Over the last decades, after prolonged periods of drought and hot airwaves, massive forest drying has occurred in many countries. Studies show that this pathological process is the result not only of unfavorable climatic conditions but also of combining them with harmful biotic factors (mostly insect pests and fungal diseases).n 2016 a team of the Science for Nature Foundation conducted a pilot study of the health of a group of trees in the Rila Mountains. The study uses a combination of classical and innovative methods for assessing tree condition, such as:
– macroscopic analysis (external evaluation);
– microscopic analysis (determination of the species or generic nature of the pest);
– Dandrochronology analysis (extraction of annual ring data);
– capture and mapping with aircraft (to achieve greater precision in the phytosanitary assessment of very tall trees and dense spruce groups);
– creation of a geographic information system.
The results of the study indicate 3 stressful periods in the life of the trees. The first period began in 1913 and ended in 1931. The second period covered the years from 1941 to 1948. The third longest stressed period was after 1985 and with few exceptions continued in 2016. Climate conditions (temperature-relaxation regime) are a major growth factor for the plantation. Average air temperatures in June have the most significant positive impact on the radial growth indices. Undoubtedly the most negative influence is the temperatures for September.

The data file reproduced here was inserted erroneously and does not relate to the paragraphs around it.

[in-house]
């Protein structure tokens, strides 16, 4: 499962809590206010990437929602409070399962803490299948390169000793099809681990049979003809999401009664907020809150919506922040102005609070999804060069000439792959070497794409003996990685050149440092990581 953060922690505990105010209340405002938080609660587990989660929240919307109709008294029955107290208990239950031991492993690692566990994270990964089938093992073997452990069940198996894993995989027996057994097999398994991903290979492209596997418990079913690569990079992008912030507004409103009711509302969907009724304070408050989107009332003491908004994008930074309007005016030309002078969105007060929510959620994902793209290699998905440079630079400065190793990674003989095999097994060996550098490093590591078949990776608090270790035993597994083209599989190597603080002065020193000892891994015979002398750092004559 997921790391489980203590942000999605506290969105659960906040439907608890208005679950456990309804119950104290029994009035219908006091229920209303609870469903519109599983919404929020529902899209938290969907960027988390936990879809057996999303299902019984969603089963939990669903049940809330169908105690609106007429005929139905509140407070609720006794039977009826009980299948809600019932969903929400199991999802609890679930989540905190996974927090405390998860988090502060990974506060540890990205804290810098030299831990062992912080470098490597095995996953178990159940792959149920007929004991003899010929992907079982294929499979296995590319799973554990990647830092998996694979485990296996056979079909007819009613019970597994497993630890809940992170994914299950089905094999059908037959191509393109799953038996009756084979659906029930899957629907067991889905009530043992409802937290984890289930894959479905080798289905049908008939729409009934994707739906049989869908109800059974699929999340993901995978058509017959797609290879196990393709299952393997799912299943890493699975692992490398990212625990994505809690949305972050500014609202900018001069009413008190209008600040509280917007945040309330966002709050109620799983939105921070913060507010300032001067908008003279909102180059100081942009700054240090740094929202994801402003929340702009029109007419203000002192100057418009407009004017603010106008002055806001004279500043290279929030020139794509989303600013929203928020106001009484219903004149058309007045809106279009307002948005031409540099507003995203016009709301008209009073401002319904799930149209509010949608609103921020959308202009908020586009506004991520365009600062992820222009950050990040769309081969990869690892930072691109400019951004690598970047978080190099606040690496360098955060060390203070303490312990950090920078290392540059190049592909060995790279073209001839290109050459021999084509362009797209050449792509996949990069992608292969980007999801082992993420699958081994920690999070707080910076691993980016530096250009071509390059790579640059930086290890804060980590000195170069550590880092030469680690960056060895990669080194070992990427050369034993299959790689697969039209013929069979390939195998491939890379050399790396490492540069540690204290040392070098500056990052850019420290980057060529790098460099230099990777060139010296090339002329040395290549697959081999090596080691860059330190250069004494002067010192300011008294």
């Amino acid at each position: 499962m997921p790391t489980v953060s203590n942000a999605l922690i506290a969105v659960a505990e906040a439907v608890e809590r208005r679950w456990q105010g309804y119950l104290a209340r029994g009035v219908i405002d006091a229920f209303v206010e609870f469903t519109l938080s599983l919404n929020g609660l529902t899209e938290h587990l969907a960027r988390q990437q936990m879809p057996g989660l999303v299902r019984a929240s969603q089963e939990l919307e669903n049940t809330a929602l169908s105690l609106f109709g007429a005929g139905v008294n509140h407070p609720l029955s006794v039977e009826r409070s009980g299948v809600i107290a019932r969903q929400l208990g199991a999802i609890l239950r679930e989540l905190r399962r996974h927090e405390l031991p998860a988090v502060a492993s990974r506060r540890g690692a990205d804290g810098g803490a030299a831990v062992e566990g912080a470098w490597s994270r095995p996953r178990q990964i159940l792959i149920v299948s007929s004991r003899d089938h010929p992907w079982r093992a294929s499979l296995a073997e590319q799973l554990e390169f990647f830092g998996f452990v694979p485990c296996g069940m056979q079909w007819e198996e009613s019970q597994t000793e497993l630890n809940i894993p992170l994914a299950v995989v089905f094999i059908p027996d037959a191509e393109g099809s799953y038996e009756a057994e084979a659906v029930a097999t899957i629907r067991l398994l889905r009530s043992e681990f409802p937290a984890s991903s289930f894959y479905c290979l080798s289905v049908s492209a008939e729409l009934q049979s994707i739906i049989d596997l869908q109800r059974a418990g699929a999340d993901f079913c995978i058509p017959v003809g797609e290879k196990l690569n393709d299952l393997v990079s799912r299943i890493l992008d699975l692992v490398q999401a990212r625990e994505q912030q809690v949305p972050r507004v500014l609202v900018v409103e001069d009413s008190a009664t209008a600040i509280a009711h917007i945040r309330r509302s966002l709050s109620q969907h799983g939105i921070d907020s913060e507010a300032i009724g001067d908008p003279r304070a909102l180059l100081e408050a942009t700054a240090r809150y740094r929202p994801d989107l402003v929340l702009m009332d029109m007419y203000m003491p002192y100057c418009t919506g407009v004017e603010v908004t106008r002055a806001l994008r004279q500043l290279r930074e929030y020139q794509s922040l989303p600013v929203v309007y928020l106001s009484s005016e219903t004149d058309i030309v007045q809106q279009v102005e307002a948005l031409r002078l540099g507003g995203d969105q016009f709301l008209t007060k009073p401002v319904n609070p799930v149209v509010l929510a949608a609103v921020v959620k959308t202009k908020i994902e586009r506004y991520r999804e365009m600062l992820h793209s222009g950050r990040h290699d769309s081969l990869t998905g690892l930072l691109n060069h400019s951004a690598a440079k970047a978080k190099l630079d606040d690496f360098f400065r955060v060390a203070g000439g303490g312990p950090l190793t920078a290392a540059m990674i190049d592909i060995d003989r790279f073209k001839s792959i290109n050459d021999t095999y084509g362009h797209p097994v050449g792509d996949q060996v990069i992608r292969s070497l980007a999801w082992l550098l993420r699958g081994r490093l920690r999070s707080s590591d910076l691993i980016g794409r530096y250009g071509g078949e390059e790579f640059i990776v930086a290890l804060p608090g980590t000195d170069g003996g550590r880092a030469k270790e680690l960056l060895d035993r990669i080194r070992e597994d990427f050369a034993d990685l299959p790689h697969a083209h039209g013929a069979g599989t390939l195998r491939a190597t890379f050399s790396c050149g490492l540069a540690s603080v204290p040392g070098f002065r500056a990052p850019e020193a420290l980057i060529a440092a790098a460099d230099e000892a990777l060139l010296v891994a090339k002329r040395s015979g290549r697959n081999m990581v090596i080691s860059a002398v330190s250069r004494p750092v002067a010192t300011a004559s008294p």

Several types of pathogens are registered in the surveyed plant:
– Dwarf rust Melampsorella caryophyllacearum </ em> causing a droopy broom in the fir tree;
– Root sponge Heterobasidion annosum </ em>. As a result of its development, the roots and stem are rotten to a considerable height;
– Branch Armillaria ostoyae </ em>. Causes white peripheral rot on the roots of the trees;
– Insect pests such as Ips typographus typhoid, Pityokteines curvidens, whose calamities cause massive drying and bumping or blooming of trees by wind or snow.